Short Manpower, Falmouth Police Department Copes With Increase In Calls

A combination of budget constraints and sidelined officers has decreased Falmouth’s police force to 49 officers. Falmouth Police Chief Edward A. Dunne told selectmen Monday night that his department is approved to be staffed with 66 officers, his ideal number, but the town budget only allows for 58. Four officers are out on administrative leave and one is injured. Four have been hired recently, but will not be ready to work until they graduate from the police academy and complete field training.

“It’s tight. Especially with all the special events we cover in town,” Chief Dunne said.

In his quarterly report to selectmen, Chief Dunne said the number of service calls is up 7 percent over last year, with a total of 14,000 calls.

“It’s narcotics. Heroin is the drug of choice because it’s cheap. It’s plaguing America,” he said.


He said the force is charging individuals with possession, distribution and trafficking of heroin, Percocet, marijuana, and cocaine.

“I’m sorry to say we found the first meth lab on Cape Cod. With a joint effort between Barnstable police, Falmouth police and the Drug Enforcement Agency, we were able to put the operation to an end very quickly,” he said.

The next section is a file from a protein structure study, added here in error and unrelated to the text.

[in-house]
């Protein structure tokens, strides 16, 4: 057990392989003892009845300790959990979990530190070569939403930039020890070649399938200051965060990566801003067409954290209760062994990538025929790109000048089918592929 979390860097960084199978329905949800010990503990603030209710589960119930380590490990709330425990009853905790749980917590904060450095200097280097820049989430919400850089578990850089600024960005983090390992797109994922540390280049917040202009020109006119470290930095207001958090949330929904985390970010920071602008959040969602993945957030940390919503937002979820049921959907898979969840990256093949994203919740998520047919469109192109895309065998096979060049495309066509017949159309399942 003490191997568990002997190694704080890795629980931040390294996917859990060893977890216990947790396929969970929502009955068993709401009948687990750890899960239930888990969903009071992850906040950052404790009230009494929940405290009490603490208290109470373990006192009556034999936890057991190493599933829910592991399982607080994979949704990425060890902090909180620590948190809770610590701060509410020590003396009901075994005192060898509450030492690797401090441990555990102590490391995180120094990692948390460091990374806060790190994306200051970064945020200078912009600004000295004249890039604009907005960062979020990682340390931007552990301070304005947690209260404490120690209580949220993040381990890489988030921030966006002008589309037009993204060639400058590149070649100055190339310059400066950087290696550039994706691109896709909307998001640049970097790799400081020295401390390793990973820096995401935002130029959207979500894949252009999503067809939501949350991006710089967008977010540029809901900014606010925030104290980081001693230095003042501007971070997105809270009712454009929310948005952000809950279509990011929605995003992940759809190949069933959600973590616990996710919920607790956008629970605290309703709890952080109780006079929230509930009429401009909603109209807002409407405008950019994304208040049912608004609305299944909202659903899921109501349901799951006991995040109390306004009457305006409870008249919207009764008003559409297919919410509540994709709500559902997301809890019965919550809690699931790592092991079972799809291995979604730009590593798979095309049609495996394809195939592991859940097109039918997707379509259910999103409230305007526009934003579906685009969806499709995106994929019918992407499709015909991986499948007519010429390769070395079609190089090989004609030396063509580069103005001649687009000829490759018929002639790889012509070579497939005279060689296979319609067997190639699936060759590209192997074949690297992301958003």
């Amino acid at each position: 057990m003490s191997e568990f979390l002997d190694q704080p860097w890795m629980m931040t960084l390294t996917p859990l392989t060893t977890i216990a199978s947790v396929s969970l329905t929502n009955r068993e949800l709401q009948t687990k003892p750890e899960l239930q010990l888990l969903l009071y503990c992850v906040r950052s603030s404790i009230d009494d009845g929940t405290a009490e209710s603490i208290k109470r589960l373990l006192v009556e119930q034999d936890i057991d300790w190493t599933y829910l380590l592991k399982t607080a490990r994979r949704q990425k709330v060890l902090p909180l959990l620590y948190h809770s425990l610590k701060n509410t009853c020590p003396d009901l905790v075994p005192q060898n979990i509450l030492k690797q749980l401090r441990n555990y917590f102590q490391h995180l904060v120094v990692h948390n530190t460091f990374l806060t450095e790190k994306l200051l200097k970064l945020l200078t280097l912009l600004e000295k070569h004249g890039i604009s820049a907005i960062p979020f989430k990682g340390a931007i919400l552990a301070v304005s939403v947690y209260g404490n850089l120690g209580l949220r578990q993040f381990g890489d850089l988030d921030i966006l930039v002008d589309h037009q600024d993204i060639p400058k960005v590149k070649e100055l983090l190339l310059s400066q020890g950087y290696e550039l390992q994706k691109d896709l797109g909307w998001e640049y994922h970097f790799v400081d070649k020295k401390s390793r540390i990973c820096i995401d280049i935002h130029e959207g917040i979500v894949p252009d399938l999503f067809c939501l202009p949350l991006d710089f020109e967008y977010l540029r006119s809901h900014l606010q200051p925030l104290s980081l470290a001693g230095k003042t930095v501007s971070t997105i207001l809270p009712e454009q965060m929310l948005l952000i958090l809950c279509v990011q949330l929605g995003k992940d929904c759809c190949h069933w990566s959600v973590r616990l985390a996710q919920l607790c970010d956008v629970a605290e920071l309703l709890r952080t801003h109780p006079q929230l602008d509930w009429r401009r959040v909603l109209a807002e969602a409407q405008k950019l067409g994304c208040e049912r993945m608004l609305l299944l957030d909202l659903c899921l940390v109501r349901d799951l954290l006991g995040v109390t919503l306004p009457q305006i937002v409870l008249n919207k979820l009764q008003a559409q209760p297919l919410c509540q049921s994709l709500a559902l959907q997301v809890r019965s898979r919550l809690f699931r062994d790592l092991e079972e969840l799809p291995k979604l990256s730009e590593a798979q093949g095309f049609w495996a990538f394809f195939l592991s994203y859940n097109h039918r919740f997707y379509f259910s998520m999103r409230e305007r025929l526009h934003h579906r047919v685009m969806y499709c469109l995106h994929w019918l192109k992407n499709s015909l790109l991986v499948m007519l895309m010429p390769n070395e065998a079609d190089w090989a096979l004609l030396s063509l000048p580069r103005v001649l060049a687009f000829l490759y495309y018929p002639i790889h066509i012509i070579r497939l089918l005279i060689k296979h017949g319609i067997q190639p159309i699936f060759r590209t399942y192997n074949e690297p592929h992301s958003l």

Selectman Douglas H. Jones asked the chief how many more officers are needed to really make a difference, keeping in mind his ideal number is not feasible now.

“Ideally, I’d like 64 officers. In 2008 we had seven people in our detective division, and now we’re down to three. I had to pull four officers and put them back on the road,” Chief Dunne said.

“Right now we’re prioritizing which cases to follow up on. We’re doing what we can,” he added.

He said it is almost a year between the hire date and the date when an officer is fully trained and ready to work. To fill vacancies quickly, he looks for what he called “laterals.”

“These are fully trained officers looking to transfer to Falmouth. It’s worked out well in the past,” he said.

Selectman Rebecca R. Moffitt asked if Falmouth’s officer salary is competitive with other towns.

“I believe it is. It’s not the highest, and certainly not the lowest,” he said.

He said he likes to walk streets in town to be able to talk with citizens and business owners, and asks his officers to do the same when they have time.

“Our officers are too busy with calls to be able to do this, but hopefully when the season slows, they can resume walking.”

However, Chief Dunne did hire a patrolman for the summer to walk Main Street, which he said has produced positive results.

He was happy to report that the department held the first citizens police academy in seven years.

“Twenty-seven new graduates now have a shared experience with law enforcement and better understanding of how the police department works. I look forward to holding two more this year.”

The traffic on the Fourth of July improves each year, he said, as they keep working on ways to improve traffic routes.


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